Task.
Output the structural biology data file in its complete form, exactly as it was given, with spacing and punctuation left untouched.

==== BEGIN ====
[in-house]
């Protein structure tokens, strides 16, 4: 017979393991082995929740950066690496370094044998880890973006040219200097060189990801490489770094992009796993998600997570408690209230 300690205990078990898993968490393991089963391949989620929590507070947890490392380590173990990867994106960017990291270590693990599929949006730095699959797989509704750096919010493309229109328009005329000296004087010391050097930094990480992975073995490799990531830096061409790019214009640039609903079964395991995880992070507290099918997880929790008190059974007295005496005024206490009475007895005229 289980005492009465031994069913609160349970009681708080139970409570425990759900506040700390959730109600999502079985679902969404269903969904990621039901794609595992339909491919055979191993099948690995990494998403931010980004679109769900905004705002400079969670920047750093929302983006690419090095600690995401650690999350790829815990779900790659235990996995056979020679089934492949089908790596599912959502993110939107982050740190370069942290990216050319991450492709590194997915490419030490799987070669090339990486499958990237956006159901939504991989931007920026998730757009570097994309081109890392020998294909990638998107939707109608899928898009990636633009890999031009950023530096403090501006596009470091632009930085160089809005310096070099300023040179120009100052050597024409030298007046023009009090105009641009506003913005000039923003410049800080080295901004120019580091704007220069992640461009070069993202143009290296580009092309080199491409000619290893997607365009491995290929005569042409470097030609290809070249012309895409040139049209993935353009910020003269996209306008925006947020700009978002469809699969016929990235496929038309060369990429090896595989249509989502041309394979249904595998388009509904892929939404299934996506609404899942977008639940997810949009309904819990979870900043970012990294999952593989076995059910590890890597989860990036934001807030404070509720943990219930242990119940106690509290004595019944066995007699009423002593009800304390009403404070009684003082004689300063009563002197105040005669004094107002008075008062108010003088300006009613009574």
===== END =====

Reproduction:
[in-house]
């Protein structure tokens, strides 16, 4: 017979393991082995929740950066690496370094044998880890973006040219200097060189990801490489770094992009796993998600997570408690209230 300690205990078990898993968490393991089963391949989620929590507070947890490392380590173990990867994106960017990291270590693990599929949006730095699959797989509704750096919010493309229109328009005329000296004087010391050097930094990480992975073995490799990531830096061409790019214009640039609903079964395991995880992070507290099918997880929790008190059974007295005496005024206490009475007895005229 289980005492009465031994069913609160349970009681708080139970409570425990759900506040700390959730109600999502079985679902969404269903969904990621039901794609595992339909491919055979191993099948690995990494998403931010980004679109769900905004705002400079969670920047750093929302983006690419090095600690995401650690999350790829815990779900790659235990996995056979020679089934492949089908790596599912959502993110939107982050740190370069942290990216050319991450492709590194997915490419030490799987070669090339990486499958990237956006159901939504991989931007920026998730757009570097994309081109890392020998294909990638998107939707109608899928898009990636633009890999031009950023530096403090501006596009470091632009930085160089809005310096070099300023040179120009100052050597024409030298007046023009009090105009641009506003913005000039923003410049800080080295901004120019580091704007220069992640461009070069993202143009290296580009092309080199491409000619290893997607365009491995290929005569042409470097030609290809070249012309895409040139049209993935353009910020003269996209306008925006947020700009978002469809699969016929990235496929038309060369990429090896595989249509989502041309394979249904595998388009509904892929939404299934996506609404899942977008639940997810949009309904819990979870900043970012990294999952593989076995059910590890890597989860990036934001807030404070509720943990219930242990119940106690509290004595019944066995007699009423002593009800304390009403404070009684003082004689300063009563002197105040005669004094107002008075008062108010003088300006009613009574």